Since SF Weekly went to press before election results came in, we don't know if Californians voted yes or no on Proposition 8, the constitutional amendment banning gay marriage. Still, we can comfortably assert that in postmortems of the election, the marriage of first-grade teacher Erin Carder to her lesbian partner, Kerri McCoy, at City Hall on Oct. 10 will figure prominently. Attended by a class of first-graders and officiated by Mayor Gavin Newsom, the ceremony was rapidly immortalized as fodder for Prop. 8 supporters, who in the days before the election warned in ever-starker terms of schoolchildren being indoctrinated into the dark arts of same-sex marriage.
No one came off looking too good in this episode, including the professional news organization that did the looking — the San Francisco Chronicle, which captured the event on videotape and posted the footage on its Web site. In the days since Carder's wedding, the Chron had asked Yes on 8 to stop using the video footage in commercials and on its Web site, to little effect. "We have sent them letters," deputy managing editor Steve Proctor told SF Weekly. "We've said we treasure our objectivity, and we'd like for our work not to be used in a political way." Those entreaties were ignored. The problem, Proctor said, was that, according to the newspaper's lawyers, the footage in question fell under the "fair use" doctrine, which allows for the reproduction of material without regard for copyright laws. "It's distasteful to us. We don't like our work to be used that way. But the law is the law," Proctor said.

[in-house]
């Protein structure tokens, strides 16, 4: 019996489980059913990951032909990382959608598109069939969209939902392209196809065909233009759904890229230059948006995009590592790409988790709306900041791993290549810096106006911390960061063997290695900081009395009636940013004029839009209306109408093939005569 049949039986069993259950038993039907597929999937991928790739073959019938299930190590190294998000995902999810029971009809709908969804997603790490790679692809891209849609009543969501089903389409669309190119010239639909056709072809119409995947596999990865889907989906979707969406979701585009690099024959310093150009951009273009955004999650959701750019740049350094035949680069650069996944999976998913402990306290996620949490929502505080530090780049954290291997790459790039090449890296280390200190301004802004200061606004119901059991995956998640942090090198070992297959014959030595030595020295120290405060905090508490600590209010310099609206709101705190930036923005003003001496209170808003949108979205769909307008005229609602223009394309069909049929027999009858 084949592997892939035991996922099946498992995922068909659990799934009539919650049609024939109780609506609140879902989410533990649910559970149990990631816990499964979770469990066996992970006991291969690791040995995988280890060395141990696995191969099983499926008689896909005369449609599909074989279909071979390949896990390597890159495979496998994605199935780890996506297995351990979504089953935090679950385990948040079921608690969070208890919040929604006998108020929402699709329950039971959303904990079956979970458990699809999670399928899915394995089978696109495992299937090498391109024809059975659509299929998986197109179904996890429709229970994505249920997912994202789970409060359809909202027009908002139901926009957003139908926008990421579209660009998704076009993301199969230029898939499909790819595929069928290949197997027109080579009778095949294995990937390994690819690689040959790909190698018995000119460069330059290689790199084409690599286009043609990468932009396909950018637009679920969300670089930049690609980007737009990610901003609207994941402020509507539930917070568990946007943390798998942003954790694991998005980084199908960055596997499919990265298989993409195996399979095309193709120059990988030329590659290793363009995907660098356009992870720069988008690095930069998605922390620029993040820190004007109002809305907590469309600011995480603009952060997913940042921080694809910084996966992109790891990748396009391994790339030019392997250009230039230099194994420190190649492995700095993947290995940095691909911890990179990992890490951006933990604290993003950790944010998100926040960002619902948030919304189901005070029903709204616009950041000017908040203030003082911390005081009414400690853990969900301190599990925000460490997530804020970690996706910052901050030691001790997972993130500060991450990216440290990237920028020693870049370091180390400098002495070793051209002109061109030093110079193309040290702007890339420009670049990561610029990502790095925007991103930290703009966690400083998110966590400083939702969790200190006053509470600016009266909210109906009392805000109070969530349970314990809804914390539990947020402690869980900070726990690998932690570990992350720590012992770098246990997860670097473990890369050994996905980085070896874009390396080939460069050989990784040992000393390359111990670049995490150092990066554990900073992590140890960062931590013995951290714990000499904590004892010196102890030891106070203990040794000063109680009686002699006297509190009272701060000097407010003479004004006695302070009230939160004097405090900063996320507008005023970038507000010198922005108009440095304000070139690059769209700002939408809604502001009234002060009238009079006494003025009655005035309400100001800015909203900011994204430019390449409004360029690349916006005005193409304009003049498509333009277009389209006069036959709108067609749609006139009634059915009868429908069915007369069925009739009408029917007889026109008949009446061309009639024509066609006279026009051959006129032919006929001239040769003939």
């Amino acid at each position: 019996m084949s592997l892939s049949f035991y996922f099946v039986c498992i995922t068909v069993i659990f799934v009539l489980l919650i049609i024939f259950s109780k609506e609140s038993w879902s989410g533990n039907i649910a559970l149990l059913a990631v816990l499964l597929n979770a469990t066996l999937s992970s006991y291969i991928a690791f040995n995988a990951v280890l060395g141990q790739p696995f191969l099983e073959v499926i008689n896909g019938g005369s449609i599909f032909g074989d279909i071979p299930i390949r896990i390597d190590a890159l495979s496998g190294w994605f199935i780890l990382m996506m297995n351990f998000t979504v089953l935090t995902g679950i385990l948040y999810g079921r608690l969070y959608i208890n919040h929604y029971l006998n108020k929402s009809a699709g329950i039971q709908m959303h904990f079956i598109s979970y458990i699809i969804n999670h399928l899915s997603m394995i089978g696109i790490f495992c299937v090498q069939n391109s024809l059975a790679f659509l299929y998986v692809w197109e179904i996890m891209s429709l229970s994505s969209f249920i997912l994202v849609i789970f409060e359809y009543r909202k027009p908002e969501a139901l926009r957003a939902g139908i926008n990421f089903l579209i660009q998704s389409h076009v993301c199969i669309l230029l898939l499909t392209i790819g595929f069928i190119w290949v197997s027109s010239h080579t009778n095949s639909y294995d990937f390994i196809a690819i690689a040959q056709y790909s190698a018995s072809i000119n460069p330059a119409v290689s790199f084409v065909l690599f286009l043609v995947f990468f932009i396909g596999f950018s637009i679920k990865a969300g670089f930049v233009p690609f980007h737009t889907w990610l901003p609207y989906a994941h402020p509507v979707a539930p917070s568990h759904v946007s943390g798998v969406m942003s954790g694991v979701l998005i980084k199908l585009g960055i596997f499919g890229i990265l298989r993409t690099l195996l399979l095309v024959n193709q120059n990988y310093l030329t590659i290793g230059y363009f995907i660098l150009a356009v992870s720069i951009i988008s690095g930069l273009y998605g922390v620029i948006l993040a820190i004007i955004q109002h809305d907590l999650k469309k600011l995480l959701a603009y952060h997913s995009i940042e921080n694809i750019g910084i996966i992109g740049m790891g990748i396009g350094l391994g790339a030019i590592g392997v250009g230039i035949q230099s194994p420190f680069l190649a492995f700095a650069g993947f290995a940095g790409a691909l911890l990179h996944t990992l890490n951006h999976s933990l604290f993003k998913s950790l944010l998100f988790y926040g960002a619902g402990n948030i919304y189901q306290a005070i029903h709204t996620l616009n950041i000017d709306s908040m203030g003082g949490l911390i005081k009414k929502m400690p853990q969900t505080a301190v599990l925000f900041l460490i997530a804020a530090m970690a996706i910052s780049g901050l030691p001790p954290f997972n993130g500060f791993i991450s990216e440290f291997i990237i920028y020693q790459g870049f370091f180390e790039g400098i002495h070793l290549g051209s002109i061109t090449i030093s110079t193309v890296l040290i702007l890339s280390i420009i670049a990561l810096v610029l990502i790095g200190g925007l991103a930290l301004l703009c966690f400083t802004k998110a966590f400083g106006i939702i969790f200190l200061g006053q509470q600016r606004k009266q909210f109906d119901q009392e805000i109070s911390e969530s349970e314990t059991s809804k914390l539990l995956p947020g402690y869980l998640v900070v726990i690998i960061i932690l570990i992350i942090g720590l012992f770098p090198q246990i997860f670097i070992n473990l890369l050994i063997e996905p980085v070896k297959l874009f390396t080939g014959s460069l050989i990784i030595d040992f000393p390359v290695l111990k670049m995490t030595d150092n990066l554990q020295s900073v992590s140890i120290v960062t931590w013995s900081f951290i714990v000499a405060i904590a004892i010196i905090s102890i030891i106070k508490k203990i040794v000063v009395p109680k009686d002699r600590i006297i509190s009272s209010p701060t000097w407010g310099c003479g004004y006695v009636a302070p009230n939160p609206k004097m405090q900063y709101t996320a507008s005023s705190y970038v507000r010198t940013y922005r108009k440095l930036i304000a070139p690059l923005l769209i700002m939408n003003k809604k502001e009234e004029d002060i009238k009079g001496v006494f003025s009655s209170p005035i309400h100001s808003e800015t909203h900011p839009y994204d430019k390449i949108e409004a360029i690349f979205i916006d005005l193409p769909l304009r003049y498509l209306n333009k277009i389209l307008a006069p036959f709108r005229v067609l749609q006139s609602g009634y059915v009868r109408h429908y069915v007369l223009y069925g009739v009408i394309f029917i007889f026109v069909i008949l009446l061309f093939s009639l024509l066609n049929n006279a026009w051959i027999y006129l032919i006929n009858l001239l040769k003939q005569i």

Jennifer Press, whose 6-year-old daughter was prominently featured in the much-replayed wedding tape — wearing, it might be added, the bored and less-than-indoctrinated expression of young children at weddings since time immemorial — did not accept that explanation. After writing a letter to the Chronicle on Oct. 27 asking that they take action to keep the footage out of the hands of anti-gay-marriage advocates, Press received a letter from publisher Frank Vega and editor Ward Bushee explaining that while they "sympathized" with her concerns, the law was not on their side. Press wasn't happy.
"My beef is the fact that they didn't try," she said. "They were responsible for the images and they let them get abused ... I would have liked the Chronicle to do something loud and public. What they did was not enough."
Oh yeah, and about that law: Jim Wheaton, an Oakland-based lawyer with the First Amendment Project who teaches journalism law at UC Berkeley and Stanford, said the matter was not quite as cut-and-dried as the Chronicle's lawyers made it out to be. The copyright claim would have had strong grounds, Wheaton said, given Yes on 8's wholesale reproduction of the paper's images. But while the Chronicle might ultimately have prevailed in court, litigation could have cost tens of thousands of dollars and would almost certainly have been resolved long after the election. "Leave aside the strength of their claim, which I would evaluate as pretty strong," Wheaton said. "The cost and expense and distraction of going into court to do something about it would prevent them from doing it, as a business decision."
In other words: Business as usual at the Chron.